Run to call out to Him. Hey, you can even yell and scream at Him, He’s big enough to handle it. Jesus not only loves you, He knows you inside and out. He even knows you want to run away!

Run to Him in prayer. Tell Him how you really feel. Then ask for His grace and mercy.

Run to His word in scripture. I run fast to the Book of Psalms for comfort.

Run to lay your burdens at His feet. Then stand up and know the heaviness will become lighter.

Run to remember: His faithfulness to you, His provision for you, His presence that will never leave you.

It works. I know, because I’ve been there… done that. I learned that “joining the circus” doesn’t fill my heart like Jesus does.

Susan

A Roadway in the Wilderness

Isaiah 43:19roadway in the wilderness
Behold, I will do something new,
Now it will spring forth;
Will you not be aware of it?
I will even make a roadway in the wilderness,
Rivers in the desert.

Many of you, like me, have had a “wilderness experience” in your life. It’s when uncontrollable circumstances, or a life-changing crisis rocks your world. When you feel like you are aimlessly trying to find your way through a maze of darkness, and just survive–one step at a time. You feel empty, confused, overwhelmed, and desolate.

I know some of your stories, your struggles, your heartaches, and your pain. Your wilderness experience could be with a physical illness, with emotional anguish, with financial hardship, or with a broken relationship. It could be in your marriage or in being single, in your aloneness, or in coping with a loss.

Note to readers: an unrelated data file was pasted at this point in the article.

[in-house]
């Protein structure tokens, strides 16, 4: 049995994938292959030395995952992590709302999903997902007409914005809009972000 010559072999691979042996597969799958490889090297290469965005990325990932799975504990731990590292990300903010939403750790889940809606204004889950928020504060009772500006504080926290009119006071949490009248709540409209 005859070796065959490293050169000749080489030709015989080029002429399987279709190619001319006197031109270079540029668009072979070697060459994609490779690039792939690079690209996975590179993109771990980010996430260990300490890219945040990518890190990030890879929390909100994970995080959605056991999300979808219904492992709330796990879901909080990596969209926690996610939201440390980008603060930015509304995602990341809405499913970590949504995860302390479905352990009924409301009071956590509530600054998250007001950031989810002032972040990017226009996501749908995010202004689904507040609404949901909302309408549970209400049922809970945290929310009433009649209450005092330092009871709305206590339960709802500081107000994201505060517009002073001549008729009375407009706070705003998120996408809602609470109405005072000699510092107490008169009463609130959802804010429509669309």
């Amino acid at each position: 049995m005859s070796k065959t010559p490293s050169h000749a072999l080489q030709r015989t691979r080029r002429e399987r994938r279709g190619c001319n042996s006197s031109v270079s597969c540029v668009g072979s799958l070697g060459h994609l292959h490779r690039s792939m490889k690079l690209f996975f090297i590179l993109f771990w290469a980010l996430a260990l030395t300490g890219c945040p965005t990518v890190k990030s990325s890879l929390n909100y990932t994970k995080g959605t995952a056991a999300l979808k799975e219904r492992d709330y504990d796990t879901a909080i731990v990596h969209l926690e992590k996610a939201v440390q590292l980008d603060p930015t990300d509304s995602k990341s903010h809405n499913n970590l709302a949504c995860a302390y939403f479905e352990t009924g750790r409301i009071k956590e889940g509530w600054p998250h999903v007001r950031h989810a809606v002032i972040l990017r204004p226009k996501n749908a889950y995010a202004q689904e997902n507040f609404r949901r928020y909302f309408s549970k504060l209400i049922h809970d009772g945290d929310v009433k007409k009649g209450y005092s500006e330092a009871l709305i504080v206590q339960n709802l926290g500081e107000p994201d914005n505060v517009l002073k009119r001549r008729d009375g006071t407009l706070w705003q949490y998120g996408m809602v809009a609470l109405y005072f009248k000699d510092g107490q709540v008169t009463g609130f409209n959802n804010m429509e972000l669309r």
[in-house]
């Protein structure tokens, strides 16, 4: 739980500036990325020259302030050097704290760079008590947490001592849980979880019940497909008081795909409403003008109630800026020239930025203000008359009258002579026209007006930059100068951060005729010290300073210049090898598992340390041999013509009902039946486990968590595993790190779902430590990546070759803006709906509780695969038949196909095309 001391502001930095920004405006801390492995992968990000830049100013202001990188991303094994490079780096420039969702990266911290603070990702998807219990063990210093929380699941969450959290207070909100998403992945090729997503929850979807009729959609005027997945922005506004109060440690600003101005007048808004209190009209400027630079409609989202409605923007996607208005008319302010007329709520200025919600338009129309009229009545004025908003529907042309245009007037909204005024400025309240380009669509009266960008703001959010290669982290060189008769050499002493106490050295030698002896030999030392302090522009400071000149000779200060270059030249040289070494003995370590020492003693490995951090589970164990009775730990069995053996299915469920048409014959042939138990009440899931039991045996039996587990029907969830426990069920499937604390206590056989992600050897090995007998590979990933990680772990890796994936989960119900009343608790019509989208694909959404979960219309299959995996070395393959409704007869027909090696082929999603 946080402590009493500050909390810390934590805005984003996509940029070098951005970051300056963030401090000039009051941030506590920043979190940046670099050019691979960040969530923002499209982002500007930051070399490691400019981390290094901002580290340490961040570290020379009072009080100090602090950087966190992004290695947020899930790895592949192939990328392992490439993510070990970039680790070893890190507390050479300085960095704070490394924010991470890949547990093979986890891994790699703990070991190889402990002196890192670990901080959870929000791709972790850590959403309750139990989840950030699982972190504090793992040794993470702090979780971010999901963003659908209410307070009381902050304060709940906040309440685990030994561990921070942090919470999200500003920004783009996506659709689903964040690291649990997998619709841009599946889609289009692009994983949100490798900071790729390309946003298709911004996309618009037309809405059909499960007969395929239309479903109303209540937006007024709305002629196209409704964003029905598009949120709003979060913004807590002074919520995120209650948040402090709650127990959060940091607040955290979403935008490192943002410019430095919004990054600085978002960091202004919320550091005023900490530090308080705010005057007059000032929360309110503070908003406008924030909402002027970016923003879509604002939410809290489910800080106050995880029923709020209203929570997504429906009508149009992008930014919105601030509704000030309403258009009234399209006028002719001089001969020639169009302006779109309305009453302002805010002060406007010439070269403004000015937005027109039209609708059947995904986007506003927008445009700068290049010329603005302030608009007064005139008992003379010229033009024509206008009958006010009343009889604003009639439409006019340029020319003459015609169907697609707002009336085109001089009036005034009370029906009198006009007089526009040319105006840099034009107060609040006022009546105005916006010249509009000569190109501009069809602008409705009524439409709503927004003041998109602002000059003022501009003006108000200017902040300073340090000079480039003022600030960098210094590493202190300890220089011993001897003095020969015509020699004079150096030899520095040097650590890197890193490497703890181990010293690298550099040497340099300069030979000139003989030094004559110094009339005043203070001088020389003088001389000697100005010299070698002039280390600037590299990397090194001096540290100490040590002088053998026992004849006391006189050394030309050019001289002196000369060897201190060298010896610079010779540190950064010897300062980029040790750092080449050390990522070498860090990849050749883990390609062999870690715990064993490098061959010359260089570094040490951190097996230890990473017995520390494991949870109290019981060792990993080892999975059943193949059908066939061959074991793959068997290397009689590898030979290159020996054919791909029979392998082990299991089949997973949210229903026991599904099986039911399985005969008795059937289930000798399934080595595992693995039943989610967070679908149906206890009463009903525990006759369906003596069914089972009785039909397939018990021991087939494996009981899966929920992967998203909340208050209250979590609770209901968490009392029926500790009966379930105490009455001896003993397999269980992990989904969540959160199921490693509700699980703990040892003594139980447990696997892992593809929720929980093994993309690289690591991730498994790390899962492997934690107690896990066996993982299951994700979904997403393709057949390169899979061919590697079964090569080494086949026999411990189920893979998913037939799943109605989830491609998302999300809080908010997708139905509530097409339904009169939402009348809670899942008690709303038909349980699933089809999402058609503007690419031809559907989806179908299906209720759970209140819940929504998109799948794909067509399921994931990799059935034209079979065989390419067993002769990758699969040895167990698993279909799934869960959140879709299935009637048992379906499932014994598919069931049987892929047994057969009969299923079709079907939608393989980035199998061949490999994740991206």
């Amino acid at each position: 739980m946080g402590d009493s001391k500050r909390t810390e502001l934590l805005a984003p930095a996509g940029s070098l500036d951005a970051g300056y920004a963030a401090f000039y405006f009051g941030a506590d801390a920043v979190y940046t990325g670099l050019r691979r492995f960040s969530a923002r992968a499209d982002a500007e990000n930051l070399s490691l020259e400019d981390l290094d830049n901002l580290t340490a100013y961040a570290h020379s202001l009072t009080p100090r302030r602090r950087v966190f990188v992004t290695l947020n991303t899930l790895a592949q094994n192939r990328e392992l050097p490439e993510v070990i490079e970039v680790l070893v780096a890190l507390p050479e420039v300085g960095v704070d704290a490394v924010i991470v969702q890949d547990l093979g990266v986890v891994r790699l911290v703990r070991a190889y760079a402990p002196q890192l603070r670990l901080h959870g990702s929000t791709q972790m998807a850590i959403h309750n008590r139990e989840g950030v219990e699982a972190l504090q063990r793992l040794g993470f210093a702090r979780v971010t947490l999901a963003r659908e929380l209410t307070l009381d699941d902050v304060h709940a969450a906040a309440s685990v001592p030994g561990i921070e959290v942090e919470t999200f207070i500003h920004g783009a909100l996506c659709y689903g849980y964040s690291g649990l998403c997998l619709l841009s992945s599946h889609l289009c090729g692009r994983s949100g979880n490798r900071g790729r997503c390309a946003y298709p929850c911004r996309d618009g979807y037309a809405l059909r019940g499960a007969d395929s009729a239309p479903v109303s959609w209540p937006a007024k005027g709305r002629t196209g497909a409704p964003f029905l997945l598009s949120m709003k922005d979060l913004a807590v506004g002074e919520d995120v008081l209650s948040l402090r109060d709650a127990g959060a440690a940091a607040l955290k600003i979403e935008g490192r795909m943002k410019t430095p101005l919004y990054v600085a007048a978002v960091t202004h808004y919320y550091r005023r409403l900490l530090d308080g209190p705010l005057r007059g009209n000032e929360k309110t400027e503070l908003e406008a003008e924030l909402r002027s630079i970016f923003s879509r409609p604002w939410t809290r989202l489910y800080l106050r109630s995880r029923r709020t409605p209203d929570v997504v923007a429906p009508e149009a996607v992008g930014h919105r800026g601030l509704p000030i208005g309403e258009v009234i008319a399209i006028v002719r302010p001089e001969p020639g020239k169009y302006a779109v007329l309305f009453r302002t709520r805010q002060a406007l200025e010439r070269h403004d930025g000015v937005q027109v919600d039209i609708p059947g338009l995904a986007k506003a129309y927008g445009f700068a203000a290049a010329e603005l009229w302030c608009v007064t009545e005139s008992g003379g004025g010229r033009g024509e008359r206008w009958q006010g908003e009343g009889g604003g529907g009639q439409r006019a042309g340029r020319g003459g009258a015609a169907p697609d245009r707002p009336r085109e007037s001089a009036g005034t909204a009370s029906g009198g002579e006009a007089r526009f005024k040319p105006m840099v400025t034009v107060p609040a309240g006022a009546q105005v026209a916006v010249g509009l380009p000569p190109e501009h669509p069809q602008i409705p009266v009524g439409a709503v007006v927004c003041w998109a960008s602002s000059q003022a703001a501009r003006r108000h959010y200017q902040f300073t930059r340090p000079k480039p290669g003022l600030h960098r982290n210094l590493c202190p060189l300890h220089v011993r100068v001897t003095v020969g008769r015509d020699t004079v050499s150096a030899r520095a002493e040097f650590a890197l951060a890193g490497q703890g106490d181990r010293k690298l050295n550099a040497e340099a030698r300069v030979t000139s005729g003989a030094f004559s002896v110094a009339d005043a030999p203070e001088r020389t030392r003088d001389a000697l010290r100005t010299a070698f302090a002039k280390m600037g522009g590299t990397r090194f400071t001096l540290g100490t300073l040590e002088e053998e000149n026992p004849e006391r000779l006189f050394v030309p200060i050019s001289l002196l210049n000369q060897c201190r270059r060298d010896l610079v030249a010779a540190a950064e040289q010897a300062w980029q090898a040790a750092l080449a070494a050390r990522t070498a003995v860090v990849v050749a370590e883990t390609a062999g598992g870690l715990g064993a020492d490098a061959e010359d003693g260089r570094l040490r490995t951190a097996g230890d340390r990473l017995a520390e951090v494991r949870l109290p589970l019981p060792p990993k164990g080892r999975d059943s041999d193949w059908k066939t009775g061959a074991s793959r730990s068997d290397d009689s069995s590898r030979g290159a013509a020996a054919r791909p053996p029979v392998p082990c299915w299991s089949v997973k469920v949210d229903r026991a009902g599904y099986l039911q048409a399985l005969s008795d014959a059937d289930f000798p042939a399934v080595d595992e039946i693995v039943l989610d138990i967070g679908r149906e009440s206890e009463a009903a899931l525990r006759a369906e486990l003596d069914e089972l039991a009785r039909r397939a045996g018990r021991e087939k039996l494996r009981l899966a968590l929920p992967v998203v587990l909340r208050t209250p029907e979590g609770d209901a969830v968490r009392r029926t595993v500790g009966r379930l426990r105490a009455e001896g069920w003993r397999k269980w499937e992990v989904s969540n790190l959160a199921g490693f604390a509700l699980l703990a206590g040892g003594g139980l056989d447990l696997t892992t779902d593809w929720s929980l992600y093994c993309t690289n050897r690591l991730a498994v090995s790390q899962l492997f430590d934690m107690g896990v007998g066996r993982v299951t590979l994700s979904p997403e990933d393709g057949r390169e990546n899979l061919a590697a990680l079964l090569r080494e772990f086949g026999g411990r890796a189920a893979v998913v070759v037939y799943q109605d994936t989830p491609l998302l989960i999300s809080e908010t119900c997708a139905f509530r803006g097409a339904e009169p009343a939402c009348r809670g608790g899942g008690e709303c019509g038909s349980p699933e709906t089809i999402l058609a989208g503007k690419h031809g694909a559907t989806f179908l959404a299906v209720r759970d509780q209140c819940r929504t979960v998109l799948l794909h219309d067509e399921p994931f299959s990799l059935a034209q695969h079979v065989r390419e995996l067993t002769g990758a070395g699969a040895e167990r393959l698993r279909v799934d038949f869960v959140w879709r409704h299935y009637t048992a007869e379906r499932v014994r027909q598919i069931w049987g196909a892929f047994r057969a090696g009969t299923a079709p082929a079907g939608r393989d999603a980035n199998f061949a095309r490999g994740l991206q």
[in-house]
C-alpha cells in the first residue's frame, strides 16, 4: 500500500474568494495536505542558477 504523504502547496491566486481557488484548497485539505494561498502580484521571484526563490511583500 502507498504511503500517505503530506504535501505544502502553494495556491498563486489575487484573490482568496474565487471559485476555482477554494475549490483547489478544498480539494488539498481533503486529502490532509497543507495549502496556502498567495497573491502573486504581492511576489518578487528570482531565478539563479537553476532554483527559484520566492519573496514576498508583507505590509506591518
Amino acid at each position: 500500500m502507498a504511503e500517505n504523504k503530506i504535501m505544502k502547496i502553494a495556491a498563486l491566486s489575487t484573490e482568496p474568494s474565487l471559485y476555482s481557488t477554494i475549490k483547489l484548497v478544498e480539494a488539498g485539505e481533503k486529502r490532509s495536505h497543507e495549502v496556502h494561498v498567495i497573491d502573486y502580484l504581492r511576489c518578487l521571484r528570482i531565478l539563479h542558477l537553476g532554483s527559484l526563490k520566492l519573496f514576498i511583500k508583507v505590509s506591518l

My wilderness experience began on a Sunday morning when the surgeon gave us the news that Bill had an aggressive and rare form of colon cancer that had spread to his liver–and there was nothing they could do. Then, just four months later on a Sunday morning Bill went home to be with the Lord. That was almost three years ago, and there are still days when I struggle to get through the emotions of my loss. I choose daily to put one foot in front of the other and press on.

God made a roadway to survival in my wilderness. In the midst of my sadness, God made a roadway to finding joy. In the midst of my loss, God made a roadway to finding contentment. In the midst of my longing for Bill, God made a roadway to finding peace.

God will provide a roadway in your wilderness, my sisters! Listen to His voice when you feel confused. Learn His word when you need comfort and reassurance. Lean on him when you don’t have all the answers. Rest in Him when you are weary and worn-out. Trust Him when your circumstances overwhelm you.

It’s not always easy, in fact, it’s downright hard some days. There will be times when you feel like you can’t do anything but breathe. But remember this: When God provides a roadway IN the wilderness—He provides a way OUT of the wilderness. He did it for me, He will do it for you.

It is Jesus who will meet you at your point of need. It is Jesus who will soothe your soul, and comfort your heart. It is Jesus who will give you hope to face tomorrow.

Susan Miller